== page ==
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[ Also see Agitation Bed Calmness Contentment Equanimity Excitement Heart Leisure Peace Quiet Resignation Rest Restlessness Satisfaction Silence Sleep Solitude Tranquility ]

We combat obstacles in order to get repose, and, when got, the repose is insupportable.
      - Henry Brooks Adams

And indeed ye do it toward all the brethren which are in all Macedonia: but we beseech you, brethren, that ye increase more and more;
  And that ye study to be quiet and to do your own business, and to work with your own hands, as we commanded you;
    That ye may walk honestly toward them that are without, and that ye may have lack of nothing.
      - Bible, I Thessalonians
         (ch. IV, v. 10-12)

Repose without stagnation is the state most favorable to happiness. "The great felicity of life," says Seneca, "is to be without perturbations."
      - Christian Nestell Bovee

The heart that is to be filled to the brim with holy joy must be held still.
      - Christian Nestell Bovee

But quiet to quick bosoms is a hell,
  And there hath been thy bane.
      - Lord Byron (George Gordon Noel Byron),
        Childe Harold (canto III, st. 42)

Power rests in tranquillity.
      - Lord David Cecil (Edward Christian David Cecil)

What sweet delight a quiet life affords.
      - William Drummond (1), Sonnet (p. 38)

A gentleman makes no noise; a lady is serene.
      - Ralph Waldo Emerson

To husband out life's taper at the close,
  And keep the flames from wasting by repose.
      - Oliver Goldsmith, The Deserted Village
         (l. 87)

Vulgar people can't be still.
      - Oliver Wendell Holmes, Sr.

Too much rest becomes a pain.
      - Homer ("Smyrns of Chios")

The toils of honour dignify repose.
      - John Hoole, Metastasia--Achilles in Lucias
         (act III, last scene)

There is no mortal truly wise and restless at once; wisdom is the repose of minds.
      - Johann Kaspar Lavater (John Caspar Lavater)

Have you known how to compose your manners? You have done a great deal more than he who has composed books. Have you known how to take repose? You have done more than he who has taken cities and empires.
      - Michel Eyquem de Montaigne

When a man finds not repose in himself it is in vain for him to seek it elsewhere.
      - Old French Saying

As unity demanded for its expression what at first might have seemed its opposite--variety; so repose demands for its expression the implied capability of its opposite--energy. It is the most unfailing test of beauty; nothing can be ignoble that possesses it, nothing right that has it not.
      - John Ruskin

The repose necessary to all beauty is repose, not of inanition, nor of luxury, nor of irresolution, but the repose of magnificent energy and being; in action, the calmness of trust and determination; in rest, the consciousness of duty accomplished and of victory won; and this repose and this felicity can take place as well in the midst of trial and tempest, as beside the waters of comfort.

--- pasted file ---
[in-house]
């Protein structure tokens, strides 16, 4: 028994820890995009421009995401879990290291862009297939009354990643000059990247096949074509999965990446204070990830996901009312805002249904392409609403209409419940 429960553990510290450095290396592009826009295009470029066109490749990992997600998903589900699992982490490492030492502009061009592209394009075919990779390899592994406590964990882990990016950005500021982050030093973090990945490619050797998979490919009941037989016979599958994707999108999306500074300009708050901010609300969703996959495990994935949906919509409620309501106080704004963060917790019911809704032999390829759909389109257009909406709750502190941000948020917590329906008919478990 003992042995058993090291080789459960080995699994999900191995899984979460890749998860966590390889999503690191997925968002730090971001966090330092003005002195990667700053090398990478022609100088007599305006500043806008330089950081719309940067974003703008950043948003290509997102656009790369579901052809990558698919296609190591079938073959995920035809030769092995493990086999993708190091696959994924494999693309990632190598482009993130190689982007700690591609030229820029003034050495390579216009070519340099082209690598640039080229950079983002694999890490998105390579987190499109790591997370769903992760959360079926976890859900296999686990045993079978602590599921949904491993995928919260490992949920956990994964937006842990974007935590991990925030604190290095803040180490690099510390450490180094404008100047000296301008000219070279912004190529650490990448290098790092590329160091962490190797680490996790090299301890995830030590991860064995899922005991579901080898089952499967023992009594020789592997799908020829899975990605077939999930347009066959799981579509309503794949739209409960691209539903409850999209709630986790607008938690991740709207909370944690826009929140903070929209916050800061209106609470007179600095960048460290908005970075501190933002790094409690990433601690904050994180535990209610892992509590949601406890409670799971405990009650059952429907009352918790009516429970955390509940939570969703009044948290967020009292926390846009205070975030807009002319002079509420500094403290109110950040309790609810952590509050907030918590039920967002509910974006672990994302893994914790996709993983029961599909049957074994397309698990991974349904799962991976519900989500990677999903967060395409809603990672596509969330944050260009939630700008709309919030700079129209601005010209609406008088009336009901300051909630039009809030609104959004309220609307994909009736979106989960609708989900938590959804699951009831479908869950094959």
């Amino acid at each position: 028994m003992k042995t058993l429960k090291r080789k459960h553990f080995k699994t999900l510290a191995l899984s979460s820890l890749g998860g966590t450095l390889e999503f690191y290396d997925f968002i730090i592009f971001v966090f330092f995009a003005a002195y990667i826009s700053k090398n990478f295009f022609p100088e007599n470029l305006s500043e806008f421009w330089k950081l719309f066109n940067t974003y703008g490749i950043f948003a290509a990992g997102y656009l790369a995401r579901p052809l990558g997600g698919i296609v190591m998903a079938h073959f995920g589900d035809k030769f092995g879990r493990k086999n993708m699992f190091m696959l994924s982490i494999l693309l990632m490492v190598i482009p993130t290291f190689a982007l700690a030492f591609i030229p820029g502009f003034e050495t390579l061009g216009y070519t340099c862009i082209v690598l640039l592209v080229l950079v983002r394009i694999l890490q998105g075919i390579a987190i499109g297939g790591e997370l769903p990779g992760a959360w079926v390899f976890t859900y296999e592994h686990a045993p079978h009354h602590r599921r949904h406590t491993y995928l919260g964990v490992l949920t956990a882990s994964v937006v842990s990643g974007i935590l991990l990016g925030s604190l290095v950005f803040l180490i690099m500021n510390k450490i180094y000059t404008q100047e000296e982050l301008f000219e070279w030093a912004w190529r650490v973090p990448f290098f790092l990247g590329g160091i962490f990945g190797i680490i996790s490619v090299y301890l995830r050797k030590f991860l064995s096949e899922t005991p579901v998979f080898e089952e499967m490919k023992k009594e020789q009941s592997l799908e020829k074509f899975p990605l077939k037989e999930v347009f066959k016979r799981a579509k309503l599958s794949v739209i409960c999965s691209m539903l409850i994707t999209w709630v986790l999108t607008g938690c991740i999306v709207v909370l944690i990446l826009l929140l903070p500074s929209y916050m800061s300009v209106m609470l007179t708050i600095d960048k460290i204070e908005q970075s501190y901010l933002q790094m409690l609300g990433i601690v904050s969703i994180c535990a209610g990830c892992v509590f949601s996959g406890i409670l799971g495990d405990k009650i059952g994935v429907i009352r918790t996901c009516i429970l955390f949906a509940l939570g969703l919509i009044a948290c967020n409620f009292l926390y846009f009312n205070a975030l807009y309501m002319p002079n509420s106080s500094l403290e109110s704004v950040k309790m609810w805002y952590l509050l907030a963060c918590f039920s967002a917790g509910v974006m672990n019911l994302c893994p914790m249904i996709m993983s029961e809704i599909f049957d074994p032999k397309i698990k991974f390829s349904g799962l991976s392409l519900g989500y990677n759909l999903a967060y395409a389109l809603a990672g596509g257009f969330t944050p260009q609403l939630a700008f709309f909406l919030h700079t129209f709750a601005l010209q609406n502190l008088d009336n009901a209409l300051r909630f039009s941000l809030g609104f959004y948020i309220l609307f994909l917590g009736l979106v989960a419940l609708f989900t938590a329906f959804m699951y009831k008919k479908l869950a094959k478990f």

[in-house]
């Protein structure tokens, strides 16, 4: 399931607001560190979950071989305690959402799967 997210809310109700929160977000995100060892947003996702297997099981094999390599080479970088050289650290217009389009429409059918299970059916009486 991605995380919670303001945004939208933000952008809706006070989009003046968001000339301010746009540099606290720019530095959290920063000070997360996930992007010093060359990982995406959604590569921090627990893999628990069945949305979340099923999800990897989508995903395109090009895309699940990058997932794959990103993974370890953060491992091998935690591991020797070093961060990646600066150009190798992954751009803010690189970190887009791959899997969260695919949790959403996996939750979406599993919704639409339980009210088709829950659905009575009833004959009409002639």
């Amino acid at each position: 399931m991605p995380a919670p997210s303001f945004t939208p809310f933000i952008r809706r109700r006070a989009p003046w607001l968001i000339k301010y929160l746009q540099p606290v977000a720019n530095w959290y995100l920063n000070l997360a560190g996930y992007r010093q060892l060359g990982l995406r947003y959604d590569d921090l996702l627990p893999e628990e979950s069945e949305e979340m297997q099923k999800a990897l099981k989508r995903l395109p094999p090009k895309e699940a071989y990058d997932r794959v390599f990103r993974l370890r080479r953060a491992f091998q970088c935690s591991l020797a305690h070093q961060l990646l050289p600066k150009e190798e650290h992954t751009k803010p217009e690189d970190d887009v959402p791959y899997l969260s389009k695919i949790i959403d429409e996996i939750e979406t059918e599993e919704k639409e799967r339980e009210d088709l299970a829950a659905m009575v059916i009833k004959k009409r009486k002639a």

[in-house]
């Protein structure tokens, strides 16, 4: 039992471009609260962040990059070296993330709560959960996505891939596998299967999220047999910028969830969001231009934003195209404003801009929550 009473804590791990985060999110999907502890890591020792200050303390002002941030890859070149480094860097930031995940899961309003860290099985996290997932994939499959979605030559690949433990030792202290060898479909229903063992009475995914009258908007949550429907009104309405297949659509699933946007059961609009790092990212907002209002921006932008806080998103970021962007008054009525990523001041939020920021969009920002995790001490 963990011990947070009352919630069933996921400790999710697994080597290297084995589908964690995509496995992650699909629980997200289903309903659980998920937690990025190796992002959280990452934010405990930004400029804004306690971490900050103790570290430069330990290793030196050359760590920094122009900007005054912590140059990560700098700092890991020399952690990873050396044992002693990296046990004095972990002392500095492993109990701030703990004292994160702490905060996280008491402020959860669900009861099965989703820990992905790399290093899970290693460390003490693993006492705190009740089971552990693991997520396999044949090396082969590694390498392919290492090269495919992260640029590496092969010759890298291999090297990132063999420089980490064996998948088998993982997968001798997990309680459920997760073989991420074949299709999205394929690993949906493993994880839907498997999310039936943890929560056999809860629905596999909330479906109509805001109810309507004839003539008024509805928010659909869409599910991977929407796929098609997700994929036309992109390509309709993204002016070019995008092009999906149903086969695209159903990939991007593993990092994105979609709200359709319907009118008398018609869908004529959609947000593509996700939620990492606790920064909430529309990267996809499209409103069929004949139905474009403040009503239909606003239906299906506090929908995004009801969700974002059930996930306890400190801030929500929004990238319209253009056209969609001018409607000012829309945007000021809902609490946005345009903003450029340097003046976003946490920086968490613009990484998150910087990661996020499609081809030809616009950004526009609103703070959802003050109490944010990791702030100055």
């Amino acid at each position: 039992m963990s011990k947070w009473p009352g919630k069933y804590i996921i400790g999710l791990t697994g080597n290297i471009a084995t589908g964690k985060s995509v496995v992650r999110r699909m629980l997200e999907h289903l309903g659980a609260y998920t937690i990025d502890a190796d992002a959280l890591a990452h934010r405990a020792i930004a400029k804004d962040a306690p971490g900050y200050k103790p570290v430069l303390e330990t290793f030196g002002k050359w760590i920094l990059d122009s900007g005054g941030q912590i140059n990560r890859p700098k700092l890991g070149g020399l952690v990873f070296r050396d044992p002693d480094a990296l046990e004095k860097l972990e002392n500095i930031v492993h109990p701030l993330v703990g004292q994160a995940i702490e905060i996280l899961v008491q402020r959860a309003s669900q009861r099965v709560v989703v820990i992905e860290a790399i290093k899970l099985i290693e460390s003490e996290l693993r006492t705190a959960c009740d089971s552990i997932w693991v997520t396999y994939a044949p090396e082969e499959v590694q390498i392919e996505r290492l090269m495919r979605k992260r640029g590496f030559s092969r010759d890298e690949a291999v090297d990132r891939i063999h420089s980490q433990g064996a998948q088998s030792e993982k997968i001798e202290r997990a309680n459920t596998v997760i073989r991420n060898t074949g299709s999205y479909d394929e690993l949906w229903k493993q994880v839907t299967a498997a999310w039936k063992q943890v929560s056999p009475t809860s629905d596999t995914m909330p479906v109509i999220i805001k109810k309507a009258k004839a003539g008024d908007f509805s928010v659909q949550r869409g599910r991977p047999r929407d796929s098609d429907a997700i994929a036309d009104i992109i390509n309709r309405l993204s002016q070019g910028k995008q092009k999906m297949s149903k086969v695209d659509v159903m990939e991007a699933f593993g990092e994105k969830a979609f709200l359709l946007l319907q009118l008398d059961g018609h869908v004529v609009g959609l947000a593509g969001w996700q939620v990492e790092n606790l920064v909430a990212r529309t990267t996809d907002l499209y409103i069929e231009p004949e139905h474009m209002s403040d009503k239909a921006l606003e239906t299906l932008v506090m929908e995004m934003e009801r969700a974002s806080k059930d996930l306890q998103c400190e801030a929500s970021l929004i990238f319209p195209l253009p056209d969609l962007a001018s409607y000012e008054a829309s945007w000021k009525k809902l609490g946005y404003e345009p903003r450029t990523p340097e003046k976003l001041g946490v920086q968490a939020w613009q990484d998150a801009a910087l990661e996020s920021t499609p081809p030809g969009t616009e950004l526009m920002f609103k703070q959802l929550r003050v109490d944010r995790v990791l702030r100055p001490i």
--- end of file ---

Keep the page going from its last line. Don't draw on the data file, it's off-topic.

- John Ruskin

The wind breath'd soft as lover's sigh,
  And, oft renew'd, seem'd oft to die,
    With breathless pause between,
      O who, with speech of war and woes,
        Would wish to break the soft repose
          Of such enchanting scene!
      - Sir Walter Scott, The Lord of the Isles
         (canto IV, st. 13)

Our foster nurse of nature is repose,
  The which he lacks. That to provoke in him
    Are many simples operative, whose power
      Will close the eye of anguish.
      - William Shakespeare, King Lear
         (Doctor at IV, iv)

These should be hours for necessities,
  Not for delights; times to repair our nature
    With comforting repose, and not for us
      To waste these times.
      - William Shakespeare,
        The Life of King Henry the Eighth
         (Gardiner at V, i)

The best of men have ever loved repose:
  They hate to mingle in the filthy fray;
    Where the soul sours, and gradual rancour grows,
      Imbitter'd more from peevish day to day.
      - James Thomson (1), The Castle of Indolence
         (canto I, st. 17)

God has given us this repose.
  [Lat., Deus nobis haec otia fecit.]
      - Virgil or Vergil (Publius Virgilius Maro Vergil),
        Eclogoe (I, 6)

Sweet and deep repose, very much resembling quiet death.
  [Lat., Dulcis et alta quies, placidaeque simillima morti.]
      - Virgil or Vergil (Publius Virgilius Maro Vergil),
        The Aeneid (VI, 522)

Every one goes astray, but the least imprudent are they who repent the soonest.
  [Fr., Chacun s'egare, et le moins imprudent,
    Est celui-la qui plus tot se repent.]
      - Voltaire (Francois Marie Arouet Voltaire),
        Nanine (II, 10)

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